(University of Guam) — A newly opened exhibit titled "Biba CHamoru" at the Museo Nacional de Antropologia/National Museum of Anthropology in Madrid is showcasing the history and contemporary CHamoru culture of Guam and the Mariana Islands.
The initiative was spearheaded by the museum in Spain as part of the quincentennial commemoration of the first circumnavigation of the earth — the Magellan-Elcano expedition from Spain from 1519-1522 — in coordination with Carlos Madrid, director of research of the Micronesian Area Research Center at the University of Guam, and UOG faculty David Atienza and Melissa Taitano.
The exhibit, which is accompanied by a book titled “I Estoria-ta: Guam, the Mariana Islands, and Chamorro Culture,” offers a journey through the main historical periods of the Mariana Islands, then delves into the main identity traits and various contemporary artistic expressions of the CHamoru culture.
“We wanted to give international exposure to contemporary CHamoru artistic expressions and provide a platform for promotion of tourism, potential investments, and exchanges,” Madrid said.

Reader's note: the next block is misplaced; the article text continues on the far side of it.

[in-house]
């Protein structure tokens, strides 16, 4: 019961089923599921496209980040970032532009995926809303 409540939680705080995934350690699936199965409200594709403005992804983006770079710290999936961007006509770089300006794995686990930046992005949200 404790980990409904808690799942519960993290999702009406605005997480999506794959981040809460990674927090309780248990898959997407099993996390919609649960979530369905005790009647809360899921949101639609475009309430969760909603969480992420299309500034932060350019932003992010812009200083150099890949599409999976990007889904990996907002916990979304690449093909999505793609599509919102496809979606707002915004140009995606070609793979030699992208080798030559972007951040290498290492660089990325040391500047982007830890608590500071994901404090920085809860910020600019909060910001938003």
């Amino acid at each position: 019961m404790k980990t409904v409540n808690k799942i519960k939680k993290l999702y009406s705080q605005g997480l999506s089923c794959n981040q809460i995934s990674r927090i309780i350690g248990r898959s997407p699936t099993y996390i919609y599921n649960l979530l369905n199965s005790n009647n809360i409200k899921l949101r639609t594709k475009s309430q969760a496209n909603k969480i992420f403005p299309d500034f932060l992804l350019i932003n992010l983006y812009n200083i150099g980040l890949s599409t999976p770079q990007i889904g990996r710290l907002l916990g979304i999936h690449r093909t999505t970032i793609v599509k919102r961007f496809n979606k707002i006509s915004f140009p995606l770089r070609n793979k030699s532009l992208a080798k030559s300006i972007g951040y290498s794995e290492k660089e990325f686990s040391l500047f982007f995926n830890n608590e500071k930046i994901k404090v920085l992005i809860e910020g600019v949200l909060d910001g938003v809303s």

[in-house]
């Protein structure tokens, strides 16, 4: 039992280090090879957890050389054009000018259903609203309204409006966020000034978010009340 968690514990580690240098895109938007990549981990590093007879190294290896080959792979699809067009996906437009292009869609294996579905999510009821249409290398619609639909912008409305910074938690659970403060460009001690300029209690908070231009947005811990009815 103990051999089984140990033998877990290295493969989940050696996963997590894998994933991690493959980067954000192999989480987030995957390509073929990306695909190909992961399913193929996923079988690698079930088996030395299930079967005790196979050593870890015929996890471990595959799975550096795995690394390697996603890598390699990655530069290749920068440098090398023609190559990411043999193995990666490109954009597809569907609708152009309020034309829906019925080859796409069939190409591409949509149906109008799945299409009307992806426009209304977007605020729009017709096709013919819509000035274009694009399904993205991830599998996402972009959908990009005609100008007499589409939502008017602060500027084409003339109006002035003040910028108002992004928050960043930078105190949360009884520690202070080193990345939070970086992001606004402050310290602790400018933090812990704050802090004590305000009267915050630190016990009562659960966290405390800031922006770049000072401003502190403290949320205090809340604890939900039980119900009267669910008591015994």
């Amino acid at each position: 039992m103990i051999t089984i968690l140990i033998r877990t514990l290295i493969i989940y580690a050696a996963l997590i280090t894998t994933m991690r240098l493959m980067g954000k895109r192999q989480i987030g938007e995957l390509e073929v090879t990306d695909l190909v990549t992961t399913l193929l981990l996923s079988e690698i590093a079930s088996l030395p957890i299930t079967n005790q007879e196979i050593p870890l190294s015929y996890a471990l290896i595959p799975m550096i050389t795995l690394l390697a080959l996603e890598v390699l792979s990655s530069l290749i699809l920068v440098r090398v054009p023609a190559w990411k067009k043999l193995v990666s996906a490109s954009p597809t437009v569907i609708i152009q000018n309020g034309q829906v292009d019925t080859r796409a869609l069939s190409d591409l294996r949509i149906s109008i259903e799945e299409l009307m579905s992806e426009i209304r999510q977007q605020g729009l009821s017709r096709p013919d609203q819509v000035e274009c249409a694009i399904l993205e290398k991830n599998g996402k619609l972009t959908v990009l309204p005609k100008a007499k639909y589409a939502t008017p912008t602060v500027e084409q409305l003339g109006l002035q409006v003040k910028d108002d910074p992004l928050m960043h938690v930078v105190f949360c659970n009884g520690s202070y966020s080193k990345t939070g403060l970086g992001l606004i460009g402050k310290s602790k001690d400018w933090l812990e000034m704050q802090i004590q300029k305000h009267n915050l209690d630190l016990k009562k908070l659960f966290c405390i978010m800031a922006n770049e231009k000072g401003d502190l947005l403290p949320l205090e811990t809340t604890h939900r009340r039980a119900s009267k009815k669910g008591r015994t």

Three wood carvings made by Taitano are centerpieces of the exhibit along with works by renowned artists Ric Castro and Sal Bidaure.
High-resolution photographs taken by Michael Lujan Bevacqua, curator of the Guam Museum, show murals painted in different parts of Guam and original artifacts of Spanish collections. Local cultural agent Roman de la Cruz of Acho Marianas and Sandra Okada, executive director of Traditions Affirming Our Seafaring Ancestry, along with Guampedia, Raph Unpingco, and Mighty Island production company, among others, have materials exhibited as well.
The main contributor from the Northern Mariana Islands is Leo G. Pangelinan, executive director of the Northern Marianas Humanities Council.
The book includes texts from Anne Hattori, Robert A. Underwood, Laura Torres Souder, Joe Quinata, Rlene Steffy, among others. An English version is available for download at https://www.libreria.culturaydeporte.gob.es/libro/i-estoria-ta-guam-the-mariana-islands-and-chamorro-culture_5373/.
“[The exhibition and the book] allow us to disembark in the Mariana Islands, to learn about their history and to become acquainted with their people, their identity, and their cultural diversity,” said Miquel Iceta i Llorens, minister of culture and sport for Spain, in the book’s foreword. “And they provide us with an opportunity to revise the version we have always taken for granted of the history of the archipelago.”
The initiative has been fully funded by the Spanish government through different institutions and universities. The exhibit will remain open until March 6.